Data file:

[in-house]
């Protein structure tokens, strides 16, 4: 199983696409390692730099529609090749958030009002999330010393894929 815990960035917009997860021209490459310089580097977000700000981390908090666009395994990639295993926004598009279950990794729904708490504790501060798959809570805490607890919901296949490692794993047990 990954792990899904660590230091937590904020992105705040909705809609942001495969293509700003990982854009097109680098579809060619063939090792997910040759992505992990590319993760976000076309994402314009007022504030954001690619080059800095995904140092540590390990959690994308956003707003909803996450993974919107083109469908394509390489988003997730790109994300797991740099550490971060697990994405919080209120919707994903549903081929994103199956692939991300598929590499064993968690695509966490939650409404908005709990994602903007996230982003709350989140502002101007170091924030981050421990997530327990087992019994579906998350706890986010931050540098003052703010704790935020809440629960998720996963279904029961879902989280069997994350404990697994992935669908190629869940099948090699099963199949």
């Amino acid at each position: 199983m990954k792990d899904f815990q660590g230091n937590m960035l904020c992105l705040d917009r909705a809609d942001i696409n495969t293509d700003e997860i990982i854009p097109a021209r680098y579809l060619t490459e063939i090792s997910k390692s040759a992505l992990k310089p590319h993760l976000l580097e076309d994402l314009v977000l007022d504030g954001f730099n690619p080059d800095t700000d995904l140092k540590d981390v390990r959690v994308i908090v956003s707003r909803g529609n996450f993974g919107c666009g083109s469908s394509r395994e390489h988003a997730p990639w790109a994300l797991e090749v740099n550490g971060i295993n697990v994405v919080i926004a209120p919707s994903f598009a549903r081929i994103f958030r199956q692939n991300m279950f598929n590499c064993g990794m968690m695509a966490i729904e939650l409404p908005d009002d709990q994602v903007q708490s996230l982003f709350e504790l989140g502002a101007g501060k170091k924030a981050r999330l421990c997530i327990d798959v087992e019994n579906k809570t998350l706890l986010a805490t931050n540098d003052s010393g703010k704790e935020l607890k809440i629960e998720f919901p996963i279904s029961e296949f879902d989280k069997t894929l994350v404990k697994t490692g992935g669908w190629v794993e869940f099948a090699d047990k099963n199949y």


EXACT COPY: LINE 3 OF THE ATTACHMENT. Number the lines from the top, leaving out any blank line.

């Amino acid at each position: 199983m990954k792990d899904f815990q660590g230091n937590m960035l904020c992105l705040d917009r909705a809609d942001i696409n495969t293509d700003e997860i990982i854009p097109a021209r680098y579809l060619t490459e063939i090792s997910k390692s040759a992505l992990k310089p590319h993760l976000l580097e076309d994402l314009v977000l007022d504030g954001f730099n690619p080059d800095t700000d995904l140092k540590d981390v390990r959690v994308i908090v956003s707003r909803g529609n996450f993974g919107c666009g083109s469908s394509r395994e390489h988003a997730p990639w790109a994300l797991e090749v740099n550490g971060i295993n697990v994405v919080i926004a209120p919707s994903f598009a549903r081929i994103f958030r199956q692939n991300m279950f598929n590499c064993g990794m968690m695509a966490i729904e939650l409404p908005d009002d709990q994602v903007q708490s996230l982003f709350e504790l989140g502002a101007g501060k170091k924030a981050r999330l421990c997530i327990d798959v087992e019994n579906k809570t998350l706890l986010a805490t931050n540098d003052s010393g703010k704790e935020l607890k809440i629960e998720f919901p996963i279904s029961e296949f879902d989280k069997t894929l994350v404990k697994t490692g992935g669908w190629v794993e869940f099948a090699d047990k099963n199949y």